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‘All Glory to God’: Just Before Thrilling Playoff Win, Michigan Players United in Prayer

‘All Glory to God’: Just Before Thrilling Playoff Win, Michigan Players United in Prayer

When the best players on college football’s number one ranked team show gratitude for their blessings, it becomes impossible not to root for them.

Prior to Monday’s 27-20 overtime victory over the Alabama Crimson Tide in the national semifinal playoff game at the Rose Bowl in Pasadena, California, a large contingent of Michigan Wolverines players knelt together in prayer.

Then, at the post-game press conference, Michigan star linebacker Junior Colson opened by giving “all glory to God.”

Wolverines starting quarterback J.J. McCarthy sat to Colson’s right at the press conference.

When Colson praised God, McCarthy bowed his head for a moment and pointed heavenward in acknowledgement.

Readers may view the entire post-game press conference below:

Sports Spectrum, a sports and faith account with more than 41,000 followers on the social media platform X, posted the pregame prayer photo.

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“Always give thanks, Michigan pregame on-field prayer before today’s CFB playoff matchup against Alabama,” Sports Spectrum tweeted.

The top-ranked and undefeated Wolverines (14-0) needed all the belief they could muster to get past the 4th-seeded Crimson Tide.

With Alabama leading, 20-13, late in regulation, McCarthy threw a game-tying 4-yard touchdown pass to wide receiver Roman Wilson.

After a touchdown by running back Blake Corum put the Wolverines ahead in overtime, 27-20, Michigan’s defense stopped Alabama on 4th down to preserve the victory.

Readers may view full game highlights here:

The Wolverines advanced to the national championship game Jan. 8 in Houston, where they will face the undefeated and 2nd-ranked Washington Huskies (14-0), 37-31 winners over the Texas Longhorns in the Sugar Bowl, Monday’s other national semifinal game.

Michigan’s humble leaders will need a repeat performance if they hope to defeat the Huskies.

On Monday, Colson led the ferocious Wolverines defense with 10 tackles.

Meanwhile, McCarthy threw for 221 yards and 3 touchdowns.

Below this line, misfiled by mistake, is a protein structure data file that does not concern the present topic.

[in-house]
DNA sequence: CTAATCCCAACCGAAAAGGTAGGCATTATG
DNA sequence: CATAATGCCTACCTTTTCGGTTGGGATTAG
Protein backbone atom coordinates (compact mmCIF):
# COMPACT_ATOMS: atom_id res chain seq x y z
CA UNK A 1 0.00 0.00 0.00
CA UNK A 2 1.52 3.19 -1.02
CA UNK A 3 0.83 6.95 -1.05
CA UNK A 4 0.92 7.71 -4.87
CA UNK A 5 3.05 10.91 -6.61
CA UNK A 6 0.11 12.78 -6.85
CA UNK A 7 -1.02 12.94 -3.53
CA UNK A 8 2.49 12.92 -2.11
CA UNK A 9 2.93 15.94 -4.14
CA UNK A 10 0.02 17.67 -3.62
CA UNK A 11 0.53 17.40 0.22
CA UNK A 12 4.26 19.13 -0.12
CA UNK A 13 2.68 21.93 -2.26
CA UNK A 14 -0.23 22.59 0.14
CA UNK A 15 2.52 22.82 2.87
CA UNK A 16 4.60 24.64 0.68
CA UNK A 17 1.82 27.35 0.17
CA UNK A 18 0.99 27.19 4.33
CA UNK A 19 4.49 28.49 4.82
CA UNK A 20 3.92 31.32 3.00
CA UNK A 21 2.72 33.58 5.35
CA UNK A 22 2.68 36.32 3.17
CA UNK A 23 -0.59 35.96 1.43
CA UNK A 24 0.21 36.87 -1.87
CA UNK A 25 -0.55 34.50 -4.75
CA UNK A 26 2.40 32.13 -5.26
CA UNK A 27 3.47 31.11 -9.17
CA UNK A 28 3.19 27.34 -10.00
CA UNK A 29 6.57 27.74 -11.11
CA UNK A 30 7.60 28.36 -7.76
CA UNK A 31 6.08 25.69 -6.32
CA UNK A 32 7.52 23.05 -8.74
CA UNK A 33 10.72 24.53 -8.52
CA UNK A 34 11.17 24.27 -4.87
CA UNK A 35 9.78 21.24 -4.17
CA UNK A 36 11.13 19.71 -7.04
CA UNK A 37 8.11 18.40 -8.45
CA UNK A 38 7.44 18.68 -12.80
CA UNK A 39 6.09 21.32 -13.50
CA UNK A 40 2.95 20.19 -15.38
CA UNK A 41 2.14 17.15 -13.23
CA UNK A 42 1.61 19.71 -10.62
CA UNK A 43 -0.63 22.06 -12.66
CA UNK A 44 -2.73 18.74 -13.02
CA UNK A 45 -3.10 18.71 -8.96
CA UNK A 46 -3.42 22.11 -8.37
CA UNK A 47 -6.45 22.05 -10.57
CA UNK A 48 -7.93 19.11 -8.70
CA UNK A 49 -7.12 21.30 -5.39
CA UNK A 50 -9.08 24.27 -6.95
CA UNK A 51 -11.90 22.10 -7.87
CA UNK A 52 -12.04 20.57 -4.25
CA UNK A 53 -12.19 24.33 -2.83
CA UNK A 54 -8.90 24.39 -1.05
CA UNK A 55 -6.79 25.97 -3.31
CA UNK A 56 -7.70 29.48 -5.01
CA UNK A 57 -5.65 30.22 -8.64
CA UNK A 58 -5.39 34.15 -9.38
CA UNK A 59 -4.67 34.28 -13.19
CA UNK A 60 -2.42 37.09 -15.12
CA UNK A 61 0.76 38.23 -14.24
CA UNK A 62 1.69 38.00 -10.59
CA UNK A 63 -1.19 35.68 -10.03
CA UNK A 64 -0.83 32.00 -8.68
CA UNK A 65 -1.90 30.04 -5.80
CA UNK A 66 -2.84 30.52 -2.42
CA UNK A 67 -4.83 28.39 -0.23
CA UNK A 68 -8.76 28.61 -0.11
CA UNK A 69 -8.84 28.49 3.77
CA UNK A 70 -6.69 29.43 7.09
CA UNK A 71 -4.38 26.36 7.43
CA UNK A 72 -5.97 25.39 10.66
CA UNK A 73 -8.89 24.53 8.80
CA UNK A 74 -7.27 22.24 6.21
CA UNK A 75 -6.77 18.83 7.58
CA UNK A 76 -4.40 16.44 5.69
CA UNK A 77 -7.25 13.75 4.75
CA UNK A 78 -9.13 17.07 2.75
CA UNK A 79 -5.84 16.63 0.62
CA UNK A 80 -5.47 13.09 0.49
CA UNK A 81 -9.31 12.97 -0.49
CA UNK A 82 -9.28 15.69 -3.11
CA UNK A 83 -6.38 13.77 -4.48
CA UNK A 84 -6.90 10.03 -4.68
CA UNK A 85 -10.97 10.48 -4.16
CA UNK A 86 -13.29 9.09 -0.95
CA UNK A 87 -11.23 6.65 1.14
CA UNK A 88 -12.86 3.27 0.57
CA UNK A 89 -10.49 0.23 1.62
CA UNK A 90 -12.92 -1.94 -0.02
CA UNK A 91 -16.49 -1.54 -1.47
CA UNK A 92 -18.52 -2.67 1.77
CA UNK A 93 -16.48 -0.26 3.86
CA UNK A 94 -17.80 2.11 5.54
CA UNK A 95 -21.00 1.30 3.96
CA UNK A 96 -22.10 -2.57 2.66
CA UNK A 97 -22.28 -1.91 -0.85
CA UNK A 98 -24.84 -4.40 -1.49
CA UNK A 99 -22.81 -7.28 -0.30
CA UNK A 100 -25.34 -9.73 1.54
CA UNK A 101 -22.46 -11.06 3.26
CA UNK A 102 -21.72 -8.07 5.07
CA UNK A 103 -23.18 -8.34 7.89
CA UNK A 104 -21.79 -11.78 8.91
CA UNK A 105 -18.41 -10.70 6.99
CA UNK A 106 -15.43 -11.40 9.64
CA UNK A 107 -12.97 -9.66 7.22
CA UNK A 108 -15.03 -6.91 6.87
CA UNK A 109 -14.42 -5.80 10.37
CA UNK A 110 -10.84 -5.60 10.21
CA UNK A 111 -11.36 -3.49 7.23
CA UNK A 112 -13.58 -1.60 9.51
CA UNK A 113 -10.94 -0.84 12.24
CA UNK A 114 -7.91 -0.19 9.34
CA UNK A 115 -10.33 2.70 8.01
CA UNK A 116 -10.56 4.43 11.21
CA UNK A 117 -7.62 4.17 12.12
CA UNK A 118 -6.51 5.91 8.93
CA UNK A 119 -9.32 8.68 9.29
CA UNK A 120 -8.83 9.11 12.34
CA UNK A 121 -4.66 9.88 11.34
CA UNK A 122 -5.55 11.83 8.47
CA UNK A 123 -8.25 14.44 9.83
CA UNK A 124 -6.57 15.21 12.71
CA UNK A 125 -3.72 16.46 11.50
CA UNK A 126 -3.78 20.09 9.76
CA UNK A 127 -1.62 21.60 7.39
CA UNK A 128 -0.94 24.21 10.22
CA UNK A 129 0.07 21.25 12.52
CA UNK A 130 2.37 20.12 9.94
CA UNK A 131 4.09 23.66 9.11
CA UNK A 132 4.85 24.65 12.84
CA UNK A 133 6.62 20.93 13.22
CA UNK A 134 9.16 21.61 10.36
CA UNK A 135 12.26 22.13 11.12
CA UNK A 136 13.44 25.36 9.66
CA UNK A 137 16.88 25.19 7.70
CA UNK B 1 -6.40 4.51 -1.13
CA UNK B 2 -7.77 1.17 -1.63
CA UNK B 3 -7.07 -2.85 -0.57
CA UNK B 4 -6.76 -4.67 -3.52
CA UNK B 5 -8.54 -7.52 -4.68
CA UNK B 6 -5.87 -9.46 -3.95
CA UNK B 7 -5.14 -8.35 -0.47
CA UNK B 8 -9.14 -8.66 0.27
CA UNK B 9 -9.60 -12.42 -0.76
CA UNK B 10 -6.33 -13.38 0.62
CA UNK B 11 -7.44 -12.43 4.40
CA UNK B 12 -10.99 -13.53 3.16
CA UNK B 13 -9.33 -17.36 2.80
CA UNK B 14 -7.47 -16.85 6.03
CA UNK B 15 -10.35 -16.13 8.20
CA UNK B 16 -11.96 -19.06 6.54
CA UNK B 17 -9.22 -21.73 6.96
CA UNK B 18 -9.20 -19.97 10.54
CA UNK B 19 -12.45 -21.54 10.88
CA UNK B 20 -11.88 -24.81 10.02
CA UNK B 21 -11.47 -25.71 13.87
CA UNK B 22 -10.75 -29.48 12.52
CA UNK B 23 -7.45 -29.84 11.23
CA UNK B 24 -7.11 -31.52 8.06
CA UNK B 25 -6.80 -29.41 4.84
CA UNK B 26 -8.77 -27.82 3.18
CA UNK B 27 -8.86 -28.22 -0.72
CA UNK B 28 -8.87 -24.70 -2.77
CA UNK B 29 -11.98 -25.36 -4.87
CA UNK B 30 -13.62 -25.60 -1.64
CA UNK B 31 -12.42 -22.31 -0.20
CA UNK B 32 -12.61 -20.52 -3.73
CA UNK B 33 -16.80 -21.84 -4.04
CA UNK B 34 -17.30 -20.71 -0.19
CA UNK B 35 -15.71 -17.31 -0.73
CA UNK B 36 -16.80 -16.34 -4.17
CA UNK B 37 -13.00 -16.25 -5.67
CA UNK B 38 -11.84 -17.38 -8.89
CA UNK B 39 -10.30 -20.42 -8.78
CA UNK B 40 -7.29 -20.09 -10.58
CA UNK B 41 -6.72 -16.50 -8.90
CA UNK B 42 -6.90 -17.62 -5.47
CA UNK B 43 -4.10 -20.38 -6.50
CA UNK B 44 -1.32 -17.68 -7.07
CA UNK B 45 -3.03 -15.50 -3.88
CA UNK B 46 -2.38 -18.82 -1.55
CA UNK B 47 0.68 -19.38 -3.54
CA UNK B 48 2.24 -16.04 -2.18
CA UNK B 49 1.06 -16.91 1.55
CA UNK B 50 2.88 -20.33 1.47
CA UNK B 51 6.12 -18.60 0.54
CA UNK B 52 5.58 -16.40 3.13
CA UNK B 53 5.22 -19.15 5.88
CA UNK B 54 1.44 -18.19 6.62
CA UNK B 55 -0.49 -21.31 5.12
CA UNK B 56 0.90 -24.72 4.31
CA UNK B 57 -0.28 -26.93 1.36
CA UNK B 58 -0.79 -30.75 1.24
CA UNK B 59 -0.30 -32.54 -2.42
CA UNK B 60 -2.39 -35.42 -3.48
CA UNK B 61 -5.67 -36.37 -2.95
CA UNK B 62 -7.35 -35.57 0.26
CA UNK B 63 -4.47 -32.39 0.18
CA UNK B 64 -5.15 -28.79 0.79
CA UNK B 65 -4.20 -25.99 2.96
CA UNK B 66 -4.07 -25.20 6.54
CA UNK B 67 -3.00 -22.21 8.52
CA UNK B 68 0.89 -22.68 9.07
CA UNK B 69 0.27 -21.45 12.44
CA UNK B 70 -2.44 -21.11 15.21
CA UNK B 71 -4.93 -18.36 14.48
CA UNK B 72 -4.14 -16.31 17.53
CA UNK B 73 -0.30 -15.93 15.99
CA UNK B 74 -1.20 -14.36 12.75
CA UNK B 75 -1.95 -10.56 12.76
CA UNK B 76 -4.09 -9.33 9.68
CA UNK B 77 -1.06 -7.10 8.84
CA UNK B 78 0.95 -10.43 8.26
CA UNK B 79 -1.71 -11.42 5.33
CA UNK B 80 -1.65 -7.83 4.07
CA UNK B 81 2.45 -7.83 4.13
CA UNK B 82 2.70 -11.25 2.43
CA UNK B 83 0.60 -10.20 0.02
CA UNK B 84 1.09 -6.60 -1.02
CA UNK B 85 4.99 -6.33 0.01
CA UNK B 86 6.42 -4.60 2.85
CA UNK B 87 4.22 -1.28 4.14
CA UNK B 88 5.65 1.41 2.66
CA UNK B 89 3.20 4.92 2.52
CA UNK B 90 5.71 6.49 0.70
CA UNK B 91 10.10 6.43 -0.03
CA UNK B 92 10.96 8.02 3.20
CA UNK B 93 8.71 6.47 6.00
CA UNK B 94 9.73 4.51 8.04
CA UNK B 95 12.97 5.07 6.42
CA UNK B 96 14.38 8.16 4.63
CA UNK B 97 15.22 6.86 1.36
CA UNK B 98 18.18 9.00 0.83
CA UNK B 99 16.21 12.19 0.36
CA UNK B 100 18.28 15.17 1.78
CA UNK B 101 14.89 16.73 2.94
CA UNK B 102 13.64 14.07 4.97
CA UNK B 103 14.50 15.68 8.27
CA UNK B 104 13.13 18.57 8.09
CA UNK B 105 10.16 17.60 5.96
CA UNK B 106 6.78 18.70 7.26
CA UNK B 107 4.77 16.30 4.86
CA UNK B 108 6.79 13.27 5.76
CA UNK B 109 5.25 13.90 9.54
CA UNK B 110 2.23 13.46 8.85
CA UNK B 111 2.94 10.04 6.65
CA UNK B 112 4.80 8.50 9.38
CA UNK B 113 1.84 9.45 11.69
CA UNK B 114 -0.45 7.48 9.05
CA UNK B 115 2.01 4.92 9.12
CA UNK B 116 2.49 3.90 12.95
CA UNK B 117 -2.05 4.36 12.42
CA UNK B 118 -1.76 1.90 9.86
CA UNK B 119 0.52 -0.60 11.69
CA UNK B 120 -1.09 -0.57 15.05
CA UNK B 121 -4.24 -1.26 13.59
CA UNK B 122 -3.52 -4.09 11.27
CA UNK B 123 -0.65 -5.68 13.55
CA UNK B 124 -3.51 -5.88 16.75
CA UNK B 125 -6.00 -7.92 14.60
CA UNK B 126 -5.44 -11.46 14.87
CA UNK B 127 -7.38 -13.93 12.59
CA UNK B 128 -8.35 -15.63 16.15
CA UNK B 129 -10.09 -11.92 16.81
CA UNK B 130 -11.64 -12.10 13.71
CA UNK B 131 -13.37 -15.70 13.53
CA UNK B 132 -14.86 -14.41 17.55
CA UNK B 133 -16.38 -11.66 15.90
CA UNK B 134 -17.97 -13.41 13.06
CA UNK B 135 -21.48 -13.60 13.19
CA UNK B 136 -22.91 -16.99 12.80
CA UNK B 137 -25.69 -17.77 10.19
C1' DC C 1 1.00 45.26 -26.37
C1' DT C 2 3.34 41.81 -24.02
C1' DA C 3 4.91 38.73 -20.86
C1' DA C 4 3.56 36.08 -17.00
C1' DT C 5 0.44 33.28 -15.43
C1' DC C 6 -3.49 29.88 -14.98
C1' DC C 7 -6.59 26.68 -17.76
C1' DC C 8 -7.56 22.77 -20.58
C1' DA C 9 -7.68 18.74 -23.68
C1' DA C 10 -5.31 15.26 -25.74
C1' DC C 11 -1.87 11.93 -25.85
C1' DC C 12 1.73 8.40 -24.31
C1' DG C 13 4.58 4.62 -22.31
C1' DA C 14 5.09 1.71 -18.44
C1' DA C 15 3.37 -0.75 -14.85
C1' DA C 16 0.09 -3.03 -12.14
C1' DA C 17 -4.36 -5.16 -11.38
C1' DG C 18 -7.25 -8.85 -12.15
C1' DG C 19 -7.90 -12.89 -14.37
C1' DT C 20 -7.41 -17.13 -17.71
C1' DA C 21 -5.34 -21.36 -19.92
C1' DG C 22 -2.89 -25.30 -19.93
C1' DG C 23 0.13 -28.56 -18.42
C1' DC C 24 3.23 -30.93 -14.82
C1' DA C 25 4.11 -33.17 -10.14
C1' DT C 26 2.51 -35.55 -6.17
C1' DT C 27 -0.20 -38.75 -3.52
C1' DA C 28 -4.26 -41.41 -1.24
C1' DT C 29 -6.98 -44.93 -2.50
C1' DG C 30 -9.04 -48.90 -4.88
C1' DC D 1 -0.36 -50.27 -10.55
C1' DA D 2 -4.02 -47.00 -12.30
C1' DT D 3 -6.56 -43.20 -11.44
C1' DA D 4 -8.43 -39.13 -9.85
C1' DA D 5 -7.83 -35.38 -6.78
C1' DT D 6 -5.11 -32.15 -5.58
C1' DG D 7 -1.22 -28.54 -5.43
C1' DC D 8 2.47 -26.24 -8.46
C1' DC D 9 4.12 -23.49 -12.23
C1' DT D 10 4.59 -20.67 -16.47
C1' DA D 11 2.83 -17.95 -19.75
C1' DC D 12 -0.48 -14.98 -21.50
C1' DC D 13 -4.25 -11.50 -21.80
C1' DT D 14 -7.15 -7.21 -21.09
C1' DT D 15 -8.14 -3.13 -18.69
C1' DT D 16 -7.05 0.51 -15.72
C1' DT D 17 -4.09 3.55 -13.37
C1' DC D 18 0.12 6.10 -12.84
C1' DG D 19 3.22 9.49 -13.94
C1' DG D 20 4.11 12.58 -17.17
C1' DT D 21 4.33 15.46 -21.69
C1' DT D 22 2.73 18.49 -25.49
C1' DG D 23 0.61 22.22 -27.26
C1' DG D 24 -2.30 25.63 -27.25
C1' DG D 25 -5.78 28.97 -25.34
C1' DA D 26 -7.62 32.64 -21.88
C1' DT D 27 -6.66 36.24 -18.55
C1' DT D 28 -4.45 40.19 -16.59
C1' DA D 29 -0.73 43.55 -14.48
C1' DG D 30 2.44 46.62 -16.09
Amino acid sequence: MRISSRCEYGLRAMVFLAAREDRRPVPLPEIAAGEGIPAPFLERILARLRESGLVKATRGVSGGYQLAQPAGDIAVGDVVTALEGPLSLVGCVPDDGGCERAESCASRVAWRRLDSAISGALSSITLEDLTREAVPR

Both players have enjoyed fine seasons and should have bright futures at the professional level.

In fact, the scouting service NFL Draft Buzz has ranked Colson 7th nationally among draft-eligible linebackers. McCarthy ranks 7th in what many regard as a talent-laden quarterback class.

Players of that caliber often earn special admiration when they experience success and then give glory to God.

As another Wolverines player proved, however, acknowledging God’s goodness does not require personal accolades and gaudy football statistics.

Michigan running back Donovan Edwards had high expectations entering this season. After all, in 2022 he amassed 991 rushing yards and scored seven touchdowns.

Edwards’ 2023 season, however, has not gone as planned. He saw his rushing total dip to 393 yards and three touchdowns. On Monday, he carried the ball only four times for 11 yards.

Still, Edwards will be fine.

In an interview posted to YouTube on Saturday, the running back explained how his faith sustains him.

“Before I committed to Michigan, I heard a voice say ‘Do not worry. Everything will be alright.’ And I figured that was God talking to me,” Edwards said.

The young man also spoke of prophecies and spiritual visions from the Book of Revelation.

Then, when the interviewer asked if Edwards struggled to praise God during difficult times, the running back did not hesitate to answer in the negative.

“It’s not difficult for me to praise God and, you know, to give Him glory because He’s always given me — He’s always been there for me, you know, when everything was high, so I’d be doing a disgrace to God if I wasn’t praising Him when everything was low,” Edwards said.

Readers may view Edwards’ wonderful interview in its entirety here:

Despite their undefeated record, the Wolverines have endured a tumultuous season.

Michigan head coach Jim Harbaugh, for instance, served two separate three-game suspensions, one for recruiting violations and another for stealing opponents’ signs as part of a multi-year scheme that violated Big Ten conference sportsmanship policy.

Whatever technical transgressions they may have committed, however, Harbaugh and his fellow coaches unquestionably have recruited some high-character players to the University of Michigan.


This article appeared originally on The Western Journal.

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